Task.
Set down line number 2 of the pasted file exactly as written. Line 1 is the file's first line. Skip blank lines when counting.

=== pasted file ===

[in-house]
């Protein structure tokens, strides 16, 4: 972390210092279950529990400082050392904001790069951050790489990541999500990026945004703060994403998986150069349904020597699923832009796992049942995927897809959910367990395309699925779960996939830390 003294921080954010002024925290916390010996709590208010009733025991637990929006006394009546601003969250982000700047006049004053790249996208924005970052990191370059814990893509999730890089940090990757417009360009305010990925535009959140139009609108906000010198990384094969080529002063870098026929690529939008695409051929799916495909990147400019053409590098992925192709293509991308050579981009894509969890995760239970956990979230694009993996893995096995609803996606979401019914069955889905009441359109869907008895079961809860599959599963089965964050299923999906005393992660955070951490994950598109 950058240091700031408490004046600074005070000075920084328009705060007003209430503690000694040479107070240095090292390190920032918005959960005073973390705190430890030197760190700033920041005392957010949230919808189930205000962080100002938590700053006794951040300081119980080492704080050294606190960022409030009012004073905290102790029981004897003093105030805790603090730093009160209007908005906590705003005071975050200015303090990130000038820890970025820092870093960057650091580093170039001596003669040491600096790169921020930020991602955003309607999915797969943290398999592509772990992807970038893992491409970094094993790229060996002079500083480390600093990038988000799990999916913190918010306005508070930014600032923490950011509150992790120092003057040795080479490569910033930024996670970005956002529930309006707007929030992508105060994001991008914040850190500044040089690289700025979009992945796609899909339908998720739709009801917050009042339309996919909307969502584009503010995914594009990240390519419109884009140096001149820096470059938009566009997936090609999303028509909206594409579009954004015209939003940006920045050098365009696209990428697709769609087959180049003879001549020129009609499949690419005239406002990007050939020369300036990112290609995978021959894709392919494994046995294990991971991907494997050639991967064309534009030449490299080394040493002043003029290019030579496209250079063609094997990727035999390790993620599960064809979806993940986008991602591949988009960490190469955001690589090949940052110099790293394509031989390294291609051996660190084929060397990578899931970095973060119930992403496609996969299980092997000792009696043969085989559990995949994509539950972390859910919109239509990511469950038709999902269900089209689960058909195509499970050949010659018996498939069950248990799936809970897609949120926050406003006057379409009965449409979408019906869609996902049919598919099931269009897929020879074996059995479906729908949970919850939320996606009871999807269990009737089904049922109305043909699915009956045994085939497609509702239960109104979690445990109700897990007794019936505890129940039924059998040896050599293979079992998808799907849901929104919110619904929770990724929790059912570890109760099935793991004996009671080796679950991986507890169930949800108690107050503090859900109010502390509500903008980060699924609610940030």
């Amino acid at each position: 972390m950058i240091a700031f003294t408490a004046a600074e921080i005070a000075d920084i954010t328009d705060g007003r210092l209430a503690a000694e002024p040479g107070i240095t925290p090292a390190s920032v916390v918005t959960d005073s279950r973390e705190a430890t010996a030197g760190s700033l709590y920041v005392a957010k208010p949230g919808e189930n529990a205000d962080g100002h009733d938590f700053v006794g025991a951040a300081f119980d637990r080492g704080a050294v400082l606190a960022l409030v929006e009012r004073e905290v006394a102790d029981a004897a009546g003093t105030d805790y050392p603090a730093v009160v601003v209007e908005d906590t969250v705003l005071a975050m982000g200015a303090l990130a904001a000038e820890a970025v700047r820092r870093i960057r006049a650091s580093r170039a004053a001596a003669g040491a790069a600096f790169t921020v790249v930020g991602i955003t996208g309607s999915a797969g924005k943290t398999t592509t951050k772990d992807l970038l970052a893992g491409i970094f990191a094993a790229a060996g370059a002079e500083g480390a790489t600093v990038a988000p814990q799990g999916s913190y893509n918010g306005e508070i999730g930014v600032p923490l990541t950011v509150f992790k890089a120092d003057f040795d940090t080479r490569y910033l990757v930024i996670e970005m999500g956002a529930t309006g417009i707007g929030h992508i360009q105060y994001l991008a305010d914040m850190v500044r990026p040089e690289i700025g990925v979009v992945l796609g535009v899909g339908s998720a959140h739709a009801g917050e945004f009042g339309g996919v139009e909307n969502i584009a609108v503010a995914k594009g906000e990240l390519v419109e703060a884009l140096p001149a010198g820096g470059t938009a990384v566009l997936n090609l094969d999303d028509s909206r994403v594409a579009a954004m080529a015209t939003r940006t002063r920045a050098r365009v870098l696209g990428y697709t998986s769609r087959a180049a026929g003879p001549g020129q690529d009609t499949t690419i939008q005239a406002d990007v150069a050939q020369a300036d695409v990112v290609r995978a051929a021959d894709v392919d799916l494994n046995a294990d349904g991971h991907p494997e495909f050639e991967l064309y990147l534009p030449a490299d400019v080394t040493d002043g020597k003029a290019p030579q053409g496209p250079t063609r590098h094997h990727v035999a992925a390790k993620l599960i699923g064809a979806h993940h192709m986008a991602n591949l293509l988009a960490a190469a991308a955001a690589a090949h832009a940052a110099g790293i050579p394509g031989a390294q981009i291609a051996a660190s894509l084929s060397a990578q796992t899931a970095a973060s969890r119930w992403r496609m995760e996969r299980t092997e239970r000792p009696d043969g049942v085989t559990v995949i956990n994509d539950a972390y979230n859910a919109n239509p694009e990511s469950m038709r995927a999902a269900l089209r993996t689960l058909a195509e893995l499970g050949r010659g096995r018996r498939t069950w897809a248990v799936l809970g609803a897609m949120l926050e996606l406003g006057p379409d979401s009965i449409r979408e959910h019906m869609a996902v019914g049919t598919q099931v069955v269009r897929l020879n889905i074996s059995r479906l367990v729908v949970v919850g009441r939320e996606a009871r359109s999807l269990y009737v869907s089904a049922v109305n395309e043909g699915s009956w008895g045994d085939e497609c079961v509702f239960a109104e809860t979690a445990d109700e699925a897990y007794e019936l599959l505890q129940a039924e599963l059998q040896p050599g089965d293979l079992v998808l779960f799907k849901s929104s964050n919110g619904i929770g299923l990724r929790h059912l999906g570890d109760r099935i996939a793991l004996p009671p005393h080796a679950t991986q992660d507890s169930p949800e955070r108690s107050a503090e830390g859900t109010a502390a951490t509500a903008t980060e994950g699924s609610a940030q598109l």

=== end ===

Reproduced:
């Protein structure tokens, strides 16, 4: 972390210092279950529990400082050392904001790069951050790489990541999500990026945004703060994403998986150069349904020597699923832009796992049942995927897809959910367990395309699925779960996939830390 003294921080954010002024925290916390010996709590208010009733025991637990929006006394009546601003969250982000700047006049004053790249996208924005970052990191370059814990893509999730890089940090990757417009360009305010990925535009959140139009609108906000010198990384094969080529002063870098026929690529939008695409051929799916495909990147400019053409590098992925192709293509991308050579981009894509969890995760239970956990979230694009993996893995096995609803996606979401019914069955889905009441359109869907008895079961809860599959599963089965964050299923999906005393992660955070951490994950598109 950058240091700031408490004046600074005070000075920084328009705060007003209430503690000694040479107070240095090292390190920032918005959960005073973390705190430890030197760190700033920041005392957010949230919808189930205000962080100002938590700053006794951040300081119980080492704080050294606190960022409030009012004073905290102790029981004897003093105030805790603090730093009160209007908005906590705003005071975050200015303090990130000038820890970025820092870093960057650091580093170039001596003669040491600096790169921020930020991602955003309607999915797969943290398999592509772990992807970038893992491409970094094993790229060996002079500083480390600093990038988000799990999916913190918010306005508070930014600032923490950011509150992790120092003057040795080479490569910033930024996670970005956002529930309006707007929030992508105060994001991008914040850190500044040089690289700025979009992945796609899909339908998720739709009801917050009042339309996919909307969502584009503010995914594009990240390519419109884009140096001149820096470059938009566009997936090609999303028509909206594409579009954004015209939003940006920045050098365009696209990428697709769609087959180049003879001549020129009609499949690419005239406002990007050939020369300036990112290609995978021959894709392919494994046995294990991971991907494997050639991967064309534009030449490299080394040493002043003029290019030579496209250079063609094997990727035999390790993620599960064809979806993940986008991602591949988009960490190469955001690589090949940052110099790293394509031989390294291609051996660190084929060397990578899931970095973060119930992403496609996969299980092997000792009696043969085989559990995949994509539950972390859910919109239509990511469950038709999902269900089209689960058909195509499970050949010659018996498939069950248990799936809970897609949120926050406003006057379409009965449409979408019906869609996902049919598919099931269009897929020879074996059995479906729908949970919850939320996606009871999807269990009737089904049922109305043909699915009956045994085939497609509702239960109104979690445990109700897990007794019936505890129940039924059998040896050599293979079992998808799907849901929104919110619904929770990724929790059912570890109760099935793991004996009671080796679950991986507890169930949800108690107050503090859900109010502390509500903008980060699924609610940030």